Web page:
The nine months of pregnancy will give you plenty of time to prepare yourself emotionally and physically for labour and birth – Research Midwife Paula Barry advises how the following steps can help to get you ready for the big day.
You can start preparing for the birth of your baby from as early as the time your pregnancy has been confirmed. Many people do by exercising and taking care of their body, while some spend more time physically preparing the baby room than they do themselves. So in preparation, if you’re not doing it already, what is needed?
1. Get moving
Exercise during pregnancy will not only make it easier to adapt to your changing shape and weight gain, it will also help you to cope with labour and get back into shape after the birth. Keep up your normal daily exercise for as long as you feel comfortable. You may need to slow down as your pregnancy progresses or if your midwife /doctor advises you to.
Try to keep active on a daily basis. Half an hour of walking every day can be enough, but if you can’t manage that, any amount is better than nothing. If you go to exercise classes, make sure the teacher is properly qualified, and knows that you’re pregnant and how many weeks pregnant you are. Swimming will support your increased weight, so aquanatal classes can be a good idea.
2. Strengthen your pelvic floor
Pelvic floor exercises help to strengthen the muscles of the pelvic floor, which come under great pressure during pregnancy and childbirth. The pelvic floor consists of layers of muscles that stretch like a supportive hammock from the pubic bone in front, to the end of the backbone. Your pelvic floor muscles support your uterus, bladder and bowels.
Weak pelvic floor muscles can cause urinary incontinence. This can happen if you laugh or sneeze and it is very common after birth. By doing pelvic floor exercises, you can help to strengthen these muscles. This can help to reduce or stop urinary incontinence after childbirth. All pregnant women benefit from pelvic floor exercises, even if they are young and not suffering from incontinence.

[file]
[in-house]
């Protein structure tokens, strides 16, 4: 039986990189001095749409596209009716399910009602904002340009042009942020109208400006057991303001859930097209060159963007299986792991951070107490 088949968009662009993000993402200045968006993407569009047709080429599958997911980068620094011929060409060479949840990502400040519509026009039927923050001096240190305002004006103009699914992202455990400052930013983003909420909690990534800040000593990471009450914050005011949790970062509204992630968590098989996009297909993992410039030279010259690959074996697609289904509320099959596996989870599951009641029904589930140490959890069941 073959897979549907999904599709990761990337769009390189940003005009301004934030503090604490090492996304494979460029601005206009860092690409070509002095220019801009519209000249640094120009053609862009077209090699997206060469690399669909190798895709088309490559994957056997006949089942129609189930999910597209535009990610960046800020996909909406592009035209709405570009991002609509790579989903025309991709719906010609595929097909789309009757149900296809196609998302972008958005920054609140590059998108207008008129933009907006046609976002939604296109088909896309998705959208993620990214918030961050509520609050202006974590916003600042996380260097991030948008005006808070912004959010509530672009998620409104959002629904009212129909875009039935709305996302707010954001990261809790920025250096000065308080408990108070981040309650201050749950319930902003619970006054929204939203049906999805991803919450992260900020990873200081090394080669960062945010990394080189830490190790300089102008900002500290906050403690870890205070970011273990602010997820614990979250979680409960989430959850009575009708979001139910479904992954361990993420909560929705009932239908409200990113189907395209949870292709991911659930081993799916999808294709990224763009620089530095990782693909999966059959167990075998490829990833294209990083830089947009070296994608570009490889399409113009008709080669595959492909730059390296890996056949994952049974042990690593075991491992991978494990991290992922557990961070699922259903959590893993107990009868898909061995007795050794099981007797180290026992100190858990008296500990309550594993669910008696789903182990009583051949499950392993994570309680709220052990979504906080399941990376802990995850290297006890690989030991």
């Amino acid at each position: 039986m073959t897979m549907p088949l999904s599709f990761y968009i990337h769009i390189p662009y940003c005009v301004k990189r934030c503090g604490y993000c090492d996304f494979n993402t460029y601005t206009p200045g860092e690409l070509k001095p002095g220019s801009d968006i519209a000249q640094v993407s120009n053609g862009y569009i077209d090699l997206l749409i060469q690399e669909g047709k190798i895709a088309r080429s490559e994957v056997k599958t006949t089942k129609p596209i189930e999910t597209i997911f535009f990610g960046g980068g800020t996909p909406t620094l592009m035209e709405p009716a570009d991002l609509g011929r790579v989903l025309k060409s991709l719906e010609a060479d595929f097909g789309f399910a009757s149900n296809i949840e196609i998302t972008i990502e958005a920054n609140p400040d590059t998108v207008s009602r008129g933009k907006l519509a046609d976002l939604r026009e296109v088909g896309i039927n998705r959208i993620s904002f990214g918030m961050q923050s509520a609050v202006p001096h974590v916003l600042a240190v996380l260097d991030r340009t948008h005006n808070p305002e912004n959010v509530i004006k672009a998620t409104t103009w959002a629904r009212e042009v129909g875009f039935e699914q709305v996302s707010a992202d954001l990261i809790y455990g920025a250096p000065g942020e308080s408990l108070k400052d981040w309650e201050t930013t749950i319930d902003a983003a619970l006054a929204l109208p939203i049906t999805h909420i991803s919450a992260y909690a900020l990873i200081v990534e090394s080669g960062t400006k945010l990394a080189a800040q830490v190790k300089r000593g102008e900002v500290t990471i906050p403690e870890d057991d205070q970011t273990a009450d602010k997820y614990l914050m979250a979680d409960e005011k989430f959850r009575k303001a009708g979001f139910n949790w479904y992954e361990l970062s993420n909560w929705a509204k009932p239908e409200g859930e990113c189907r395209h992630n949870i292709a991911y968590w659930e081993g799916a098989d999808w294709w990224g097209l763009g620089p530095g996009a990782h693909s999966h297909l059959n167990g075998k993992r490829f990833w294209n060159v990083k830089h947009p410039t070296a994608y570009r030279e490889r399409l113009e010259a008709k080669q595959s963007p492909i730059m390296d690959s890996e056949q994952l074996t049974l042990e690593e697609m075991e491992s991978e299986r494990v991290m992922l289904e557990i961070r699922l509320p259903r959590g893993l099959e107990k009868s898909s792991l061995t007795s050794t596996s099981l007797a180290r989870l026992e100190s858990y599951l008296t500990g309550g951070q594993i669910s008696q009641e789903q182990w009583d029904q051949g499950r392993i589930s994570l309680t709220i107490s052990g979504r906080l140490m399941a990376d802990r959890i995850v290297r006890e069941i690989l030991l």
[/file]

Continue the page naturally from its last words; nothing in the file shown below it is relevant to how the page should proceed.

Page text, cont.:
3. Count on a friend
Having someone to support you during labour, such as your partner, husband, friend or a relative, will help you to stay relaxed in labour. You can ask your partner to massage you. Having a relaxing bath can also help.
4. Massage your perineum
The area between the vagina and anus is called the perineum. Birth increases pressure on this area and it may be torn or bruised during the process. In some circumstances, the perineum may need to be cut (episiotomy), however massaging your perineum can help to avoid having an episiotomy.
Apply lubrication to the area and insert clean thumbs 2cm – 3cm into the vagina, pressing downwards toward the anus. When tingling is felt, stop and hold. Then massage the vaginal walls in a U-motion for a few minutes as well as the opening of the vagina. It is recommended you do this three to four times per week in advance of the birth at around 35 to 36 weeks.
5. Chill out
Knowing what to expect during labour can make you feel more in control and less frightened about what’s going to happen. Attend antenatal classes, talk to your midwife /doctor, and ask them questions, it will help you become empowered and let you make an informed choice when the time comes.
Learn how to stay calm and breathe deeply and slowly. Research has shown that women who move around in labour and who are allowed to give birth in the position of their choice have shorter labours than those who are confined to bed and push when they’re flat on their backs. Ask your maternity unit about various birthing aids they may have such as beanbags, birthing balls, mats, stools, baths or pools.
“I made sure not to listen to other people and not to read other people’s stories. I had huge anxiety around the labour. However I read one quote and it was my mantra during my labour, “It’s one minute, you can do anything for a minute.” – Kacy Downes
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